Pakistan is the only Muslim country surveyed where more express support for a strong leader over a democratic government; 51% of Pakistanis say their country should rely on a strong leader, while just 36% say democracy can better solve national problems.

Support for democracy over a strong leader is considerably more widespread than it was in 2007, when the question was last asked. This is especially the case in the Palestinian territories, where the percentage saying a democratic form of government is preferable to a strong leader is up 20 points, from 36% in 2007; double-digit increases are also evident in Egypt (14 percentage points) and Indonesia (12 points), while more modest but significant increases occurred in Jordan (7 points) and Turkey (6 points).

Democracy vs. Strong Economy

When asked to choose between a good democracy and a strong economy, opinions are mixed across the seven Muslim nations surveyed. About half in Turkey (48%), Egypt (47%) and Lebanon (47%) say a good democracy is more important; about the same percentage (46%, 49% and 51%, respectively) prioritize a strong economy.

In Jordan, the Palestinian territories, Pakistan and Indonesia, however, majorities say a strong economy is more important than a good democracy. Indonesians are about twice as likely to choose a strong economy (67%) as they are to choose a good democracy (32%). About six-in-ten Palestinians (62%) and Jordanians (58%) also prefer economic prosperity, as do 56% of Pakistanis; at least one-third in each country say a good democracy is preferable (36%, 37% and 33%, respectively).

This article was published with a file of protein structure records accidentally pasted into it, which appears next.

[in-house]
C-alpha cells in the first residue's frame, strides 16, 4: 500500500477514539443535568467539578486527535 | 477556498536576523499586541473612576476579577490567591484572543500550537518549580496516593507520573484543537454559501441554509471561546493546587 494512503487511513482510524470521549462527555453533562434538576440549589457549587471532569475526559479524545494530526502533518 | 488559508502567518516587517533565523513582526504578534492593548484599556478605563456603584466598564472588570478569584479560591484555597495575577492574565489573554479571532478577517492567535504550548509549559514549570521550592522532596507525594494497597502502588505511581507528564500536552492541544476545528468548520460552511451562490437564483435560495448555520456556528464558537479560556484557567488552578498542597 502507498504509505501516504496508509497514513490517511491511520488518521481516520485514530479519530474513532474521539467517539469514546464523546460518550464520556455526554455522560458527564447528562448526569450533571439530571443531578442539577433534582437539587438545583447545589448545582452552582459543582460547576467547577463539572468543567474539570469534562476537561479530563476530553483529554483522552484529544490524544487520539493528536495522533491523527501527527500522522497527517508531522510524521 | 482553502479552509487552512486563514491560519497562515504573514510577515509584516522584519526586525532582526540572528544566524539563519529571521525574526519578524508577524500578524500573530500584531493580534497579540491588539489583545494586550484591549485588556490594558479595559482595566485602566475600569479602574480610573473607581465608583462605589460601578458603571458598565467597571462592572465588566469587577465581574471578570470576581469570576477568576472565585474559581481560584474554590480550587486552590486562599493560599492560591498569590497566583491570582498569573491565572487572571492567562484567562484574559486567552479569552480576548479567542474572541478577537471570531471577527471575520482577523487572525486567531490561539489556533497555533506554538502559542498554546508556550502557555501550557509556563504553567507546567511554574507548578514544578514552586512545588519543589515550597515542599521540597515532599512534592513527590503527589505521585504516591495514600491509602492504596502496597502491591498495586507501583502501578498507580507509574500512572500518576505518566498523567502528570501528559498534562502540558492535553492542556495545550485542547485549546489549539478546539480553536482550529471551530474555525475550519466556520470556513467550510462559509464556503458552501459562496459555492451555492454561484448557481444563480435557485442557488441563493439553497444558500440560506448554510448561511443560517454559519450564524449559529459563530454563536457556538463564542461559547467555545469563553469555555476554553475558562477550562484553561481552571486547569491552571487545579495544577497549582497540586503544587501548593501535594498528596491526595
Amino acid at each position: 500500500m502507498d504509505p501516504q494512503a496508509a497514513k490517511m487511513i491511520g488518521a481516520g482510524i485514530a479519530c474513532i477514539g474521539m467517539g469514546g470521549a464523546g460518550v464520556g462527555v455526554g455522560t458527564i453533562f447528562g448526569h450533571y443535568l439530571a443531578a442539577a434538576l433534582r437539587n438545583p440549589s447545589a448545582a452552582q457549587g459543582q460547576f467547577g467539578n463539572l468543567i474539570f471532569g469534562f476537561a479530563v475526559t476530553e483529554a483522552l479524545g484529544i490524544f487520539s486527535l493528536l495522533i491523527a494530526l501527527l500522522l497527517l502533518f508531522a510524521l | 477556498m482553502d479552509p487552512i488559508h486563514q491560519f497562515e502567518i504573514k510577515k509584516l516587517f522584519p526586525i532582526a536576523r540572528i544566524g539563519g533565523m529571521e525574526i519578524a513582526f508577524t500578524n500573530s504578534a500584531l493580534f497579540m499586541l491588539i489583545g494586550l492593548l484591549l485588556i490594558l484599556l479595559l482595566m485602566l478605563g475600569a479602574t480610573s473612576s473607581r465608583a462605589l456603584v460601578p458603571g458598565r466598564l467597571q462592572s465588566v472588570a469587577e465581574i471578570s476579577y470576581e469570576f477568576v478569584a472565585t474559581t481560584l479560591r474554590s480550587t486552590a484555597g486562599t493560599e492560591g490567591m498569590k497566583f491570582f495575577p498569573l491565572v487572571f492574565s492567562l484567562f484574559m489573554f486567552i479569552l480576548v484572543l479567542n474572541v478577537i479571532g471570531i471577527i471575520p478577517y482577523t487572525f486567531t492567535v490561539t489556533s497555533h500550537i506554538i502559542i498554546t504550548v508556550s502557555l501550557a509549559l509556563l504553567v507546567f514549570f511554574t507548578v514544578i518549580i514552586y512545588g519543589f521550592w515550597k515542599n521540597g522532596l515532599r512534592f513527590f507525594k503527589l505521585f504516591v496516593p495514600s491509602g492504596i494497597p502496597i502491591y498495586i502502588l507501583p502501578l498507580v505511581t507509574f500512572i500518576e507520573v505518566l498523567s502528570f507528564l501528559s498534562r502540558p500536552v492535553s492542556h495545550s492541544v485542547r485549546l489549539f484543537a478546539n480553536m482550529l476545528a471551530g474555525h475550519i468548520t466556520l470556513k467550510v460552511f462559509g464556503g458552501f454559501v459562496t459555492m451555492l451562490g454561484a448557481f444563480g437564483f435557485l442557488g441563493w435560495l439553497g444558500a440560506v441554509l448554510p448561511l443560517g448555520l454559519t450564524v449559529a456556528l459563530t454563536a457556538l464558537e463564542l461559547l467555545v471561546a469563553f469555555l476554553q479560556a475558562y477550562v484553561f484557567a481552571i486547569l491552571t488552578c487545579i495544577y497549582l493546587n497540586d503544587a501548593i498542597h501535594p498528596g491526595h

Support for a good democracy over a strong economy has increased somewhat in recent years. For example, while opinions are now nearly evenly divided in Turkey and Egypt, the balance of opinion was clearly in favor of economic prosperity in 2007; 53% of Egyptians and 49% of Turks said a strong economy was more important, while 42% and 41%, respectively, chose a good democracy in 2007. And in Indonesia, an even larger majority prioritized a strong economy (77%) over a good democracy (21%) in 2007 than is the case today.

Religious and Sectarian Divide in Views of Democracy in Lebanon

Lebanese Christians and Sunnis are considerably more likely than Shia Muslims in that country to prioritize democracy over a strong leader and a strong economy. About seven-in-ten (72%) Sunni Muslims and 64% of Christians in Lebanon say a democratic government can best solve their country’s problems; in contrast, just 45% of Shia express support for a good democracy over a strong leader (55%).

Similarly, while Lebanese Sunnis and Christians are about evenly divided when asked whether a good democracy or a strong economy is more important, a majority of Shia prioritize economic prosperity. About half of Sunnis (49%) and Christians (48%) say a good democracy is more important; about the same share (49% and 50%, respectively) choose a strong economy. Among Shia Muslims in Lebanon, 41% prefer a good democracy, while about six-in-ten (58%) believe a strong economy is more important.